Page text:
Derek (2012–2014)
22 user 1 critic


When a documentary team visits the retirement home where he works,kindly,simple, middle-aged Derek is delighted as he loves reality TV - especially Secret Millionaire - and has 35,000 ... See full summary »


Ricky Gervais


Ricky Gervais, Ricky Gervais (creator)




Episode complete credited cast:
Ricky Gervais ... Derek Noakes
Kerry Godliman ... Hannah
Karl Pilkington ... Dougie
David Earl David Earl ... Kev
Brett Goldstein ... Tom
Ruth Bratt Ruth Bratt ... Mary
Joan Linder Joan Linder ... Joan
Kay Noone Kay Noone ... Lizzie (as Kaye Noone)
Vilma Hollingbery Vilma Hollingbery ... Elsie
Tim Barlow ... Jack
Arthur Nightingale Arthur Nightingale ... Arthur
Grace Willis Grace Willis ... Chav in Pub
Hana Minett Hana Minett ... Chav in Pub


When a documentary team visits the retirement home where he works,kindly,simple, middle-aged Derek is delighted as he loves reality TV - especially Secret Millionaire - and has 35,000 autographs. Douglas,his co-worker and landlord,is less impressed. In the course of the day Derek falls into a pond,sets up his friend Hannah with a date with a handsome visitor and takes the death of a resident to heart. Written by don @ minifie-1

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Comedy | Drama


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References The Wizard of Oz (1939) See more »

User Reviews

A work of art that's hard to swallow.
25 January 2014 | by b5636060See all my reviews

It often seems the present-day landscape of TV and film is one of desolation where the most effort is in serving the lowest common denominator.

In comes Derek, a series that seems to embody mental illness itself though mental illness is said by the creator not to be a factor.

This show deals with loss, self-realization, and the lives of caregivers and those receiving care in a way perhaps never before seen in this medium. Anyone who has been in these real life environment may be stunned to a degree by just how realistic these characters and situations seem to be.

The viewer is best left to take in the series without attempting to confine it to a category. Though the cast contains players we have grown accustomed to making us laugh, I myself cried more than I laughed.

Ricky's character of Derek is hard for me to understand and represents what I find most difficult to accept and what may be to me a fundamental flaw in this production. Ricky claims the character is not meant to be mentally ill in any fashion but nearly every aspect of the character implies a cognitive, even physical faculty that is not operating at 100%. What makes this show particularly peculiar in this regard is that we are subject to monologues in the form of retrospective video interviews in each episode that expound upon the virtues of Derek. We are constantly told of how capable he is, how kind, giving and ideal a person he is. The problem is we never actually see this. There is no on-screen depiction of a capable man running a retirement care home. Most of his behavior is odd and much of his speech and thought processes seem indecipherable. The character of Hannah seems to carry the most load of work. She seems to be the one running the place and with the big heart, not Derek. We see Hannah in every episode demonstrating self-sacrifice and empathy. Yet Derek fuddles about barely able to walk himself across the room or comprehend the simplest thing in the world. Much of the time he behaves as a child. There is a difference between childish and child-like, and much of Derek's representation is the former. We are occasionally given some insight that Derek knows more or is keener than he lets on but this isn't enough to equal the endless praise he is lauded with in every episode.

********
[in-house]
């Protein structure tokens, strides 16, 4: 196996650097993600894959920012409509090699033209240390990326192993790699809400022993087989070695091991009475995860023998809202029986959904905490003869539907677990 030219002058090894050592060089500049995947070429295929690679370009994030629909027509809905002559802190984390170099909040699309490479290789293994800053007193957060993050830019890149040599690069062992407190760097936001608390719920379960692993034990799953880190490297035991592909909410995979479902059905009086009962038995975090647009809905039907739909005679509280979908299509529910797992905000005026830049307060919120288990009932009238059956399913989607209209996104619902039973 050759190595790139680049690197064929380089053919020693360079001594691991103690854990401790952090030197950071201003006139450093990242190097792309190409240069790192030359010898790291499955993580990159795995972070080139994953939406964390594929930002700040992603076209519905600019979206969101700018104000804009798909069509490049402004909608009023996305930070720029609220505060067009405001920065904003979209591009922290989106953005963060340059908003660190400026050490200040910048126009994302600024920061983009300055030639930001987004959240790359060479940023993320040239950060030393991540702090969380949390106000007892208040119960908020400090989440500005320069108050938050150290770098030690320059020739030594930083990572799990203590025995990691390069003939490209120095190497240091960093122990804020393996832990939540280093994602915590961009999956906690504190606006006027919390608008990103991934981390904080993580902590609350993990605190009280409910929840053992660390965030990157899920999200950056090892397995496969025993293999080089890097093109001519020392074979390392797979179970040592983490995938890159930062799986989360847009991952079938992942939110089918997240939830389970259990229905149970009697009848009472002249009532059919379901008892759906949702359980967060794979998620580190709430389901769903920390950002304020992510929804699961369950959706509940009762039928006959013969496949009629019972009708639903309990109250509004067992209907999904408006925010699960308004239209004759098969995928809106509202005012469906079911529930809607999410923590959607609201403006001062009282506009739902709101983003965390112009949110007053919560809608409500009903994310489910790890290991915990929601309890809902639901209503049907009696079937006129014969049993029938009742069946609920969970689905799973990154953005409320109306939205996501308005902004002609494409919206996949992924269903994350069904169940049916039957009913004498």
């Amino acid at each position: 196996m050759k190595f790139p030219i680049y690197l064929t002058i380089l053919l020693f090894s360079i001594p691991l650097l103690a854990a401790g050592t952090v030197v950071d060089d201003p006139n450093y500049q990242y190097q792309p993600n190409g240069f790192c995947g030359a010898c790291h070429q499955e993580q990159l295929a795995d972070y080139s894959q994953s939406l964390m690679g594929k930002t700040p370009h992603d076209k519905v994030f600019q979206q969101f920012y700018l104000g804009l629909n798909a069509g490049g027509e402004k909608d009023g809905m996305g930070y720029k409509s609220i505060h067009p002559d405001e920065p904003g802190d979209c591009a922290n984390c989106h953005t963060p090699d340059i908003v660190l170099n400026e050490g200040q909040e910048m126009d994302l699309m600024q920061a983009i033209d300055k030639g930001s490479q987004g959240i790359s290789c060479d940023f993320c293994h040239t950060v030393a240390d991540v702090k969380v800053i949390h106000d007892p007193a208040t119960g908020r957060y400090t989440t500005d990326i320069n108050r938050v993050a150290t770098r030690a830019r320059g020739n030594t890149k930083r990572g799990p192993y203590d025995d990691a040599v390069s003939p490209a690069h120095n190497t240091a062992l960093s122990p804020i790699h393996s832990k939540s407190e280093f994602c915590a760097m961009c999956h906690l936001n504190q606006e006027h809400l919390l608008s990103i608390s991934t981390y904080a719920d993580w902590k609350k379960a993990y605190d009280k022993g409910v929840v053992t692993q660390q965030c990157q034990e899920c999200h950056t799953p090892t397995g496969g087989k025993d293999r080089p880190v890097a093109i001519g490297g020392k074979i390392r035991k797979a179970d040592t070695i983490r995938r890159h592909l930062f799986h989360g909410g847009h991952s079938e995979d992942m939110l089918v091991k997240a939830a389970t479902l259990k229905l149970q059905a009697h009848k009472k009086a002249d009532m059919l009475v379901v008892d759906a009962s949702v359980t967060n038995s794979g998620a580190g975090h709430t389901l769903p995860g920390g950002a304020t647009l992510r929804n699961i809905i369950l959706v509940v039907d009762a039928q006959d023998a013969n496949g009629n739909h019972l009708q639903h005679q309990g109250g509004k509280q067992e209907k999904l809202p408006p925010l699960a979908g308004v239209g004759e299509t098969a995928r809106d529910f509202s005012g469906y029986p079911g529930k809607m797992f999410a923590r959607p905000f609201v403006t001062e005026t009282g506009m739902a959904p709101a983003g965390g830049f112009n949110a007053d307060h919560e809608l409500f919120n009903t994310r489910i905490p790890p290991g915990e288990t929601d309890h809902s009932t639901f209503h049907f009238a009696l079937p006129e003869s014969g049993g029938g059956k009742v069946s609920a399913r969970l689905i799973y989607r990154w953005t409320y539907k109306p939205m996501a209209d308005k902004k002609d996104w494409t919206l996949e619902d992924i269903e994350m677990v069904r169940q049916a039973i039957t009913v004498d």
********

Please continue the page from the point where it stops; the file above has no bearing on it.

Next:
In the end it feels very strange to me to be constantly told outright about the virtues of a character, but see no basis for those assertions when the character himself is featured.

Karl's character of Dougie is my favorite and always good for a laugh for me. Then, Karl P is one of the wittiest men in comedy. When Ricky said Karl was his gift to the world I am inclined to agree. However, not because he's an idiot, he's brilliant in such a practical, simple way that his common sense and instantaneous rational logic at all the little things we take for granted without question is the mark of a true genius. His character in Derek is Karl as we know and love him pure and simple with the addition of a wig.

Despite the glaring flaw I perceive with the character and representation of Derek himself, the show has heart and is simply unlike anything else I've ever seen. For laughs it's worth it just for Karl's time on screen. I could do without the dramatics, and like others have said it can come off as contrived at times. Yet the tears that fell from my eyes were real. It deals with love and death in realistic ways we rarely see in popular media.

I don't recommend Derek as a comedy, nor as a drama, but as a work of art. A real work of art has an emotional impact and gets people debating, discussing, thinking about the work and themselves and the world around. Derek does that, the proof is here in the reviews and forums of IMDb. It's not the sort of show I would marathon on Netflix, but take in slowly a bit at a time. It's worth a look.

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Release Date:

12 April 2012 (UK) See more »

Also Known As:

Pilot See more »

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